Three (soon to be four) types of credit-card-sized cards plug into portable computers (and some desktop models) to add and remove RAM, modems, network adapters, hard disks, and other devices without requiring that you open the box. These PC Cards conform to several standards set by the PCMCIA.
The original Type I PC Card is 3.3mm thick, a format used mainly to add RAM. Type II cards are thicker (5.0mm) and often are used for modems and LAN adapters (though they're also used for RAM). Type III cards are much thicker (10.5mm) and often are used for hard disks and radio devices.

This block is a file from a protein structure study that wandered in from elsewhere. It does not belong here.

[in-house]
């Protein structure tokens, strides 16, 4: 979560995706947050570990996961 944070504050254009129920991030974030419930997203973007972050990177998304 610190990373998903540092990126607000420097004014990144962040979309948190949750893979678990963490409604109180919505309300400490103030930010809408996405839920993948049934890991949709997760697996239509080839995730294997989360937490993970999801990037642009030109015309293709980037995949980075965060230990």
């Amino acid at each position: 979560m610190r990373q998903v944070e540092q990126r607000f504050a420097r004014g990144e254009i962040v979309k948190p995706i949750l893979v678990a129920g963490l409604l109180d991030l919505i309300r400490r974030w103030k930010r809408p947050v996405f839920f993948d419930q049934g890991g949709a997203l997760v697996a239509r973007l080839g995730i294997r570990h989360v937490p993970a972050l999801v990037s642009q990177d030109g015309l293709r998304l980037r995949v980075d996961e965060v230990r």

All PC Cards use a two-layer interface of instructions: card services and socket services. Card services manage the system resources the card requires, and they determine IRQs and memory addresses on PCs. Socket services communicate directly with the PCMCIA controller chips and act as a go-between with card services. Socket services can be part of the BIOS or managed via software.
See also: PCMCIA